fri 21/02/2020

Classical Reviews

Bernstein on Broadway, Queen Elizabeth Hall

David Nice

One girl can hit a high C, and how; the other would surely melt the iciest-hearted in Rodgers and Hammerstein torchsongs. That's Roberta Alexander, on the evidence of her "Somewhere" last night. Together with classy lyric-coloratura Claron McFadden, the beaming high Cs girl, and sophisticated pianist-animateuse Reinild Mees, she ran the gamut of Bernstein's song-and-dance cornucopia.

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Philharmonia Orchestra, Muti, Royal Festival Hall

Jonathan Wikeley Back for another anniversary, Riccardo Muti: 'When he conducts the Philharmonia, the sound comes from the bottom upwards'

If all orchestras inspire a sense of loyalty to some degree, then the Philharmonia perhaps does it better than most. Mackerras is still performing with them, 54 years after he first conducted the orchestra; so is Maazel, who has clocked up 41 years, on and off. There’s Ashkenazy and Dohnányi. And then of course there’s Riccardo Muti, who appears to have been given the unofficial title of conductor-in-chief of anniversaries.

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London Symphony Orchestra, Ticciati, Barbican Hall

Edward Seckerson Robin Ticciati - a songful shapeliness invests his music making

It’s a very assured - not to say very brave - young conductor who chooses to make his debut with the London Symphony Orchestra in Sibelius’ notoriously challenging Seventh Symphony. Mighty talents have fallen at this particular fence, defeated by the work’s circuitous evolution and elusive logic. Robin Ticciati has no fear, though, and more importantly has been mentored by a man who knows the Sibelian psyche and terrain better than most – Sir Colin Davis. Could this be his heir apparent?

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Martin Fröst, Roland Pöntinen, Wigmore Hall

Edward Seckerson

It’s tempting to say that if Martin Fröst didn’t play the clarinet then he’d be an actor or a dancer. But he is an actor and a dancer and at one point during this scintillating recital he even sang, too – whilst playing the clarinet at the same time, of course. That’s a given. It’s an extension of his lissom body, and in his shiny grey silk suit and untucked shirt he looked decidedly feline. Ever heard a clarinet purr? Ever heard it yowl, scamper, hiss, scratch?

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Hilary Hahn, Violin and Voice, Barbican

Jonathan Wikeley The considerate violinist: Hilary Hahn

Concert programming can become a little bit predictable, don’t you think? If we’re honest, there are quite a lot of standard programmes bouncing around our halls at the moment. Don’t get me wrong; I understand that putting together an original and enticing programme isn’t easy. There are problems by the bucketload: what to pair with a big symphony, other than another big symphony; what to partner with a radical contemporary piece, other than Bach or something medieval; what to put before Rach 2...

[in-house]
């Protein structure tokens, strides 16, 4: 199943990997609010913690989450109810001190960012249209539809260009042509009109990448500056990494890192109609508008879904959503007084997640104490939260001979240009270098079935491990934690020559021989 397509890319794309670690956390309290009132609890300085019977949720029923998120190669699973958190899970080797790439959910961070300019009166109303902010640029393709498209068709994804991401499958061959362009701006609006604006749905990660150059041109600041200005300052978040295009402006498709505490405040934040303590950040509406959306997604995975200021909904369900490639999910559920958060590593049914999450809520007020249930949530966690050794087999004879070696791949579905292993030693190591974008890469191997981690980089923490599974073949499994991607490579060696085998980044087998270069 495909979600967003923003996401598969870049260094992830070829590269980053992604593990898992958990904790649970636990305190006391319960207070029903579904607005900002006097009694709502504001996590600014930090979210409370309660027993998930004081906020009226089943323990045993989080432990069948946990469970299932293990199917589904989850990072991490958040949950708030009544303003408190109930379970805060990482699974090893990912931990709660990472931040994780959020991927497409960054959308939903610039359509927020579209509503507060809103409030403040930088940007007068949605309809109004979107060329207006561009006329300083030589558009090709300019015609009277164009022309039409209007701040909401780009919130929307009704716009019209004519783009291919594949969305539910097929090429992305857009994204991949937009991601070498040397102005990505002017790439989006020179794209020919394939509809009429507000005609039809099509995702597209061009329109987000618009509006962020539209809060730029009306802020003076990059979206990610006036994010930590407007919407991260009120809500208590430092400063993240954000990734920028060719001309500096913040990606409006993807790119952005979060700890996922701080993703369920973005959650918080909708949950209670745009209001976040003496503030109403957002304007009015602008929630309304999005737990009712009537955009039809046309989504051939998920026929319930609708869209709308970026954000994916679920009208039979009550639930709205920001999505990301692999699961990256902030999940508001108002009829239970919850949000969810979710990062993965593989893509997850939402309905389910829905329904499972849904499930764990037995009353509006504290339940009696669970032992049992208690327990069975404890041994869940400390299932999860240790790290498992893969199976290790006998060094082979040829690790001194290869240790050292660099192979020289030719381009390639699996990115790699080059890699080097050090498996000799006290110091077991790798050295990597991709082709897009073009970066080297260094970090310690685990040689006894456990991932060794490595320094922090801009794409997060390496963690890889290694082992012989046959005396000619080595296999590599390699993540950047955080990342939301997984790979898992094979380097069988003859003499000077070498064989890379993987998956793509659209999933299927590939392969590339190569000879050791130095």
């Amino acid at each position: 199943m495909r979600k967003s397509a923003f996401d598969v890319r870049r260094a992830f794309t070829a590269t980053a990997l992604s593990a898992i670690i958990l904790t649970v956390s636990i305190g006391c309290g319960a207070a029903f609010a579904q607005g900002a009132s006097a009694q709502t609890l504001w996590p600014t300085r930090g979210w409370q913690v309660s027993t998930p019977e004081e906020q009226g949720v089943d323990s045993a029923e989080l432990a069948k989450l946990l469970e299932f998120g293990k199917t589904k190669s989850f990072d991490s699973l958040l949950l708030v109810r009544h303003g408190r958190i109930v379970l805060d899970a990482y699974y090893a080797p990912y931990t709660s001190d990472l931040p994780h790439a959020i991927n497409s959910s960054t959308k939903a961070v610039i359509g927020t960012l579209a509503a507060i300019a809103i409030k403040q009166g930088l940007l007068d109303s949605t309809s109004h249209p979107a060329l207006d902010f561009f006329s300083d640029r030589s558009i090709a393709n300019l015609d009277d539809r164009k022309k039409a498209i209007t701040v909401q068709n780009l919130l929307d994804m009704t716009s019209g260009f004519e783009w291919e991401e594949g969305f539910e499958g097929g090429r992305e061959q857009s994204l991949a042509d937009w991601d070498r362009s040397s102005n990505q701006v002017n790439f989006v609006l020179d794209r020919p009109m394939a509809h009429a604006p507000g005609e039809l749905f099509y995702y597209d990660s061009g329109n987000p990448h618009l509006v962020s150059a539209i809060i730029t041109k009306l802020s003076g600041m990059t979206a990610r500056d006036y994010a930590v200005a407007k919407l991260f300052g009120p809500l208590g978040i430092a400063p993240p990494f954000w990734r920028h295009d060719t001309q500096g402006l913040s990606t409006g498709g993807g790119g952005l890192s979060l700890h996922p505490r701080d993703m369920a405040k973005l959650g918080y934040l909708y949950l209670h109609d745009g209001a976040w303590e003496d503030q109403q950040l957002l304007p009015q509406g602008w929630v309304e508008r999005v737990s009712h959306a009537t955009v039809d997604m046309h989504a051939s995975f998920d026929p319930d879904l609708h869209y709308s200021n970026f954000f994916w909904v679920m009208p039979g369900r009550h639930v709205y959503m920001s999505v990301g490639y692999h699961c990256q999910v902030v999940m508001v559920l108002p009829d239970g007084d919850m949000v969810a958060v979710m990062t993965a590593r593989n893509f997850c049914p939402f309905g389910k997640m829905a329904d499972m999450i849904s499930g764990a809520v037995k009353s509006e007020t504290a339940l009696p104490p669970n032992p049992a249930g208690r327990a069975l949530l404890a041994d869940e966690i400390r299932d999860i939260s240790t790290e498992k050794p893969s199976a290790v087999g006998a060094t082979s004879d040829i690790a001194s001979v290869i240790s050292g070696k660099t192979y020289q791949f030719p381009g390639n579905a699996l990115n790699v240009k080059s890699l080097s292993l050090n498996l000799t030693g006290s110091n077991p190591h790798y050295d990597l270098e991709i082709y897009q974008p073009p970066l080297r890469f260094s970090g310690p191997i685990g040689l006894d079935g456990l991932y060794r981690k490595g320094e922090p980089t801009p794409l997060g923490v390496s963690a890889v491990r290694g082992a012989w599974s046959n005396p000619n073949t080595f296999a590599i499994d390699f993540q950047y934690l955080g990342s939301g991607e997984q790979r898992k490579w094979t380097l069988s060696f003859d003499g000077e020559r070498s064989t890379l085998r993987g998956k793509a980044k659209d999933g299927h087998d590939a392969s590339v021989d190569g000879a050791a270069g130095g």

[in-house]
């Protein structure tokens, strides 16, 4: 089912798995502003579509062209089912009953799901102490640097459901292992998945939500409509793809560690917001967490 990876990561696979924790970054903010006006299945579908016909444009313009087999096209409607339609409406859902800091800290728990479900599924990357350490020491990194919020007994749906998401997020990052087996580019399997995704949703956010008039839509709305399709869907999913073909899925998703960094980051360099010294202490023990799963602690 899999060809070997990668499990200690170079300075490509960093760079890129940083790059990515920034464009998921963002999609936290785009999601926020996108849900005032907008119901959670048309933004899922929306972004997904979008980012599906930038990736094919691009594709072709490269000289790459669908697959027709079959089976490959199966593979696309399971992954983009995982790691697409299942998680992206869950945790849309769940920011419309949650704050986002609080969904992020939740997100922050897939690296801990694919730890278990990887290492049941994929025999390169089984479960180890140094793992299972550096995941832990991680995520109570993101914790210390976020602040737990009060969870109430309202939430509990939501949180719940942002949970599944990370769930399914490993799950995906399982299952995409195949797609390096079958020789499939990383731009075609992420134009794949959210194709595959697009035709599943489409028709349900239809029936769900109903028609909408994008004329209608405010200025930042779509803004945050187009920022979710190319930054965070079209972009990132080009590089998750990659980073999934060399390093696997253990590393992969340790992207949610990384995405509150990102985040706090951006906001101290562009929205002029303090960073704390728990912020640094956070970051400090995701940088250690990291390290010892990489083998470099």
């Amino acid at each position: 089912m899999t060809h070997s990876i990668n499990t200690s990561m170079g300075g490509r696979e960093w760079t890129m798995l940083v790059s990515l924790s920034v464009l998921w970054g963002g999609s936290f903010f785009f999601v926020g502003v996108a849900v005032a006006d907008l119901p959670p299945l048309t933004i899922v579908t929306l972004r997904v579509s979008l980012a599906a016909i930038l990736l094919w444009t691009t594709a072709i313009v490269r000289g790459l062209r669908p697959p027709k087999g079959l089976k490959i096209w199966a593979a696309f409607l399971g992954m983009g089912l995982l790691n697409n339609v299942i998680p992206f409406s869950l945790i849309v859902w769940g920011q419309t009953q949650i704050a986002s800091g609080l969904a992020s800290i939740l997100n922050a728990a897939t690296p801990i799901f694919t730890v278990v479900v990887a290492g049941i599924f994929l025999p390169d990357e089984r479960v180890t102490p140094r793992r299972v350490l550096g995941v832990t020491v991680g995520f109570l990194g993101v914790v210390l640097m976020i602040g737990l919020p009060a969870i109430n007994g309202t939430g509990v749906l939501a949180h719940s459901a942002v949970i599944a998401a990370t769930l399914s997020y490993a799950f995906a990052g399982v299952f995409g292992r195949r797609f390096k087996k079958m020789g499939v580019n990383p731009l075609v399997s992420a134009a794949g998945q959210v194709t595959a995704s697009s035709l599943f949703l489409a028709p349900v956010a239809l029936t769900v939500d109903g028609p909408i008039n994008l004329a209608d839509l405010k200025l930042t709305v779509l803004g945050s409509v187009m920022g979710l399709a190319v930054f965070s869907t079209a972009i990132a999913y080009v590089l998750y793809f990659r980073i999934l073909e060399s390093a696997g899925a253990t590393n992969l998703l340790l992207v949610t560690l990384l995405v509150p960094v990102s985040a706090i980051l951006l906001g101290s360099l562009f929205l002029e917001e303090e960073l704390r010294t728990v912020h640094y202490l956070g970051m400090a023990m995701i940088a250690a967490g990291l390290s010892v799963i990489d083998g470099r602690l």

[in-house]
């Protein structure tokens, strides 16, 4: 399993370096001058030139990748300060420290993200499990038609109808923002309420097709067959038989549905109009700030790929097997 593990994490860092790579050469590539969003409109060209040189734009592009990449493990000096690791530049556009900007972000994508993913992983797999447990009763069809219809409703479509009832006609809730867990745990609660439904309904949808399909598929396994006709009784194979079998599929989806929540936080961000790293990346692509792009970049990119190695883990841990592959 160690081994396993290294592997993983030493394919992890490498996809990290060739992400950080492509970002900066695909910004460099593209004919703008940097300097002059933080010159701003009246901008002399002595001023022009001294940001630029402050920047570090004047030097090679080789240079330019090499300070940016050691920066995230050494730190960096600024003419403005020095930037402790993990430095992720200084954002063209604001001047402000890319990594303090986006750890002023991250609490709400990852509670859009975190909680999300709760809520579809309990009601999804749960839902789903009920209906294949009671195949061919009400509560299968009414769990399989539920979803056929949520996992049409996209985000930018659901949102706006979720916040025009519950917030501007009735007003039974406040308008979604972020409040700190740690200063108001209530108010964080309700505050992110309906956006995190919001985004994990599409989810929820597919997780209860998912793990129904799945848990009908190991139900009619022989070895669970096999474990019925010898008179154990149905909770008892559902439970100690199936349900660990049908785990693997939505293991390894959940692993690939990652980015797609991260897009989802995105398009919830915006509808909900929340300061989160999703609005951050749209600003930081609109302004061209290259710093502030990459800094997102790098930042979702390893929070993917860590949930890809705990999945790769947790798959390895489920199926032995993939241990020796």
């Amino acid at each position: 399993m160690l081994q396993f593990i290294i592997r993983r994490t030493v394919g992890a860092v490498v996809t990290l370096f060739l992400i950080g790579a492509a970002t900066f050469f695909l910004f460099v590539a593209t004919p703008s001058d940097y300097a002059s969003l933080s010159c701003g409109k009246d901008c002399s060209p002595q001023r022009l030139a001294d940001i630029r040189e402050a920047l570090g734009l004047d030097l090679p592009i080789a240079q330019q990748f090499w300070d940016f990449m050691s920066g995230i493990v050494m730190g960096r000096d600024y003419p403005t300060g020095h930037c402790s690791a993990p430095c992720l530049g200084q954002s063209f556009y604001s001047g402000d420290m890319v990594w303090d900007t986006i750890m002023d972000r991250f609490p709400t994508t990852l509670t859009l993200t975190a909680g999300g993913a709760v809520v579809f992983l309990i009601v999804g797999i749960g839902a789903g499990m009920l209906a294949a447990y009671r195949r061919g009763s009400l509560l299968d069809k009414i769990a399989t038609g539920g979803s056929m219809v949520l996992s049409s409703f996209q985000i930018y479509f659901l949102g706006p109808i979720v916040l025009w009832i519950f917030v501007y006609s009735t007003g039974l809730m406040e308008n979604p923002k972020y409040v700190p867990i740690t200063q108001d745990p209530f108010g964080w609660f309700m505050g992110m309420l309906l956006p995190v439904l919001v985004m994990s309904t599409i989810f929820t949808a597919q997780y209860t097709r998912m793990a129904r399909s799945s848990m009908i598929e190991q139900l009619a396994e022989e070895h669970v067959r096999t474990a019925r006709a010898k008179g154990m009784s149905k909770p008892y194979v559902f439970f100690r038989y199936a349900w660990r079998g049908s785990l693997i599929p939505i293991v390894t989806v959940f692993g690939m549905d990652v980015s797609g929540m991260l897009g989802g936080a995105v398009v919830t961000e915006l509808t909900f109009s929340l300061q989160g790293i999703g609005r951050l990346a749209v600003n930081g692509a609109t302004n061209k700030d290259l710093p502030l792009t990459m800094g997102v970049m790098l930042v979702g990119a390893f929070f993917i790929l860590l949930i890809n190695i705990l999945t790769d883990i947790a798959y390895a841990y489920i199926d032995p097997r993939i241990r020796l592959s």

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Martino Tirimo, Kings Place

David Nice Tirimo at Kings Place: master pianist as the servant of Chopin

This is what Chopin anniversary year ought to be all about; not some celebrity showcase of plums and cornerstones in too large a hall before a restless audience, but a thoughtfully planned adventure zigzagging through the complete works on which the listener feels privileged to eavesdrop, and where the chameleonic genius of the composer always comes first. This eighth concert in the...

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Wolfgang Rihm Day, Barbican

Igor Toronyi-Lalic Wolfgang Rihm: 'Sod the Hadron Collidor. You want a decent particle-smasher? Look no further than Wolfgang Rihm's brain.'

It's hard to miss German composer Wolfgang Rihm. He has an enormous head. There it is, bulging from his giant frame, a big, friendly grin slapped onto it while he wanders around the Barbican on his celebratory day, none of it going to waste. Listen to his prolifically combustible music, the million and one ideas hurtling about with the energy of a school playground and the intensity of a burning sun, and you soon realise that all that cranial space is probably quite necessary.

London Symphony Orchestra, Adams, Barbican Hall

David Nice

Adams began with two Debussy preludes swept by a different kind of wind in Colin Matthews's ingenious, luminous orchestrations. Well, windswept was the idea, but there was no more elemental scouring here than by all accounts there had been in the Britten Sea Interludes from Peter Grimes on Sunday (interesting parallel programming, though).

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Bach B minor Mass, The Sixteen, Barbican Hall

David Nice

As one who came to know the B minor Mass singing in a clogged, 150-strong choir, I welcomed the authentic-movement rush in the 1980s to  whittle it down to What Bach Might Have Wanted (if, indeed, he had lived to hear his ideal religious compendium performed in its entirety). For a while, it shrivelled to anorexic dimensions in the shape of Joshua Rifkin's one-voice-per-choral-line hypothesis.

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London Symphony Orchestra, Adams, Barbican Hall

Edward Seckerson

What would you imagine the composer John Adams might choose to conduct – apart, that is, from a little something he himself made earlier? Well, the first of two London Symphony Orchestra concerts this week brought no big surprises: Sibelius’ Sixth Symphony was in essence a little like returning to his minimalist roots – a bunch of insistent melodic cells and dancing ostinati. Flanking it, as if to reassert that everything Adams writes is essentially operatic, was orchestral music...

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